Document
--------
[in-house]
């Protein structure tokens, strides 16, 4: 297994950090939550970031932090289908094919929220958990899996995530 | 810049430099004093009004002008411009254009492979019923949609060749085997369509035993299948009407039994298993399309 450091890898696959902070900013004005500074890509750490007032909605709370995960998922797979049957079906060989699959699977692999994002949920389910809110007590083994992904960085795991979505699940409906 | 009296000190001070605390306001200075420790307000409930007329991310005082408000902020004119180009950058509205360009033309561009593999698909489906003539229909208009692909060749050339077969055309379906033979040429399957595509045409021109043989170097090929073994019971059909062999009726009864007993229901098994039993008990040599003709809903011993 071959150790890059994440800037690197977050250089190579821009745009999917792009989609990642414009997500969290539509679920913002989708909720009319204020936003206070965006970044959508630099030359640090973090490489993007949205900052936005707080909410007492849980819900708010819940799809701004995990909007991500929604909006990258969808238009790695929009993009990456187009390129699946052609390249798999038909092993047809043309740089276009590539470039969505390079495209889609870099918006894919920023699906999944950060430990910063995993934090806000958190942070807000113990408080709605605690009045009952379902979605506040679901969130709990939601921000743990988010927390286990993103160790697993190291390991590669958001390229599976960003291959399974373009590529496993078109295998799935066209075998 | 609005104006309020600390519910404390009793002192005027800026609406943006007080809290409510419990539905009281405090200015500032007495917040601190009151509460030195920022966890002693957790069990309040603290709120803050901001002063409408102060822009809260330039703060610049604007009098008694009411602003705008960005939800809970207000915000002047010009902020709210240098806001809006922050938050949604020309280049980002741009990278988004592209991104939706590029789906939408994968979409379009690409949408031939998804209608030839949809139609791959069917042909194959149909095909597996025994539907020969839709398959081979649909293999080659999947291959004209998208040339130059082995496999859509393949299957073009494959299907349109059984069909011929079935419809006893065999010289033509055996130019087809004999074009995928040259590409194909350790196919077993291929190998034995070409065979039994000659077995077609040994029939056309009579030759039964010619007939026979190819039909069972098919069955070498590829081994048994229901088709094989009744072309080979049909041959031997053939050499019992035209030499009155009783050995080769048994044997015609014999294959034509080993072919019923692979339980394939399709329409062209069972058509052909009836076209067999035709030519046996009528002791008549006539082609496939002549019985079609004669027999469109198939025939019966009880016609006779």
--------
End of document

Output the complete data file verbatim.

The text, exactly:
[in-house]
């Protein structure tokens, strides 16, 4: 297994950090939550970031932090289908094919929220958990899996995530 | 810049430099004093009004002008411009254009492979019923949609060749085997369509035993299948009407039994298993399309 450091890898696959902070900013004005500074890509750490007032909605709370995960998922797979049957079906060989699959699977692999994002949920389910809110007590083994992904960085795991979505699940409906 | 009296000190001070605390306001200075420790307000409930007329991310005082408000902020004119180009950058509205360009033309561009593999698909489906003539229909208009692909060749050339077969055309379906033979040429399957595509045409021109043989170097090929073994019971059909062999009726009864007993229901098994039993008990040599003709809903011993 071959150790890059994440800037690197977050250089190579821009745009999917792009989609990642414009997500969290539509679920913002989708909720009319204020936003206070965006970044959508630099030359640090973090490489993007949205900052936005707080909410007492849980819900708010819940799809701004995990909007991500929604909006990258969808238009790695929009993009990456187009390129699946052609390249798999038909092993047809043309740089276009590539470039969505390079495209889609870099918006894919920023699906999944950060430990910063995993934090806000958190942070807000113990408080709605605690009045009952379902979605506040679901969130709990939601921000743990988010927390286990993103160790697993190291390991590669958001390229599976960003291959399974373009590529496993078109295998799935066209075998 | 609005104006309020600390519910404390009793002192005027800026609406943006007080809290409510419990539905009281405090200015500032007495917040601190009151509460030195920022966890002693957790069990309040603290709120803050901001002063409408102060822009809260330039703060610049604007009098008694009411602003705008960005939800809970207000915000002047010009902020709210240098806001809006922050938050949604020309280049980002741009990278988004592209991104939706590029789906939408994968979409379009690409949408031939998804209608030839949809139609791959069917042909194959149909095909597996025994539907020969839709398959081979649909293999080659999947291959004209998208040339130059082995496999859509393949299957073009494959299907349109059984069909011929079935419809006893065999010289033509055996130019087809004999074009995928040259590409194909350790196919077993291929190998034995070409065979039994000659077995077609040994029939056309009579030759039964010619007939026979190819039909069972098919069955070498590829081994048994229901088709094989009744072309080979049909041959031997053939050499019992035209030499009155009783050995080769048994044997015609014999294959034509080993072919019923692979339980394939399709329409062209069972058509052909009836076209067999035709030519046996009528002791008549006539082609496939002549019985079609004669027999469109198939025939019966009880016609006779």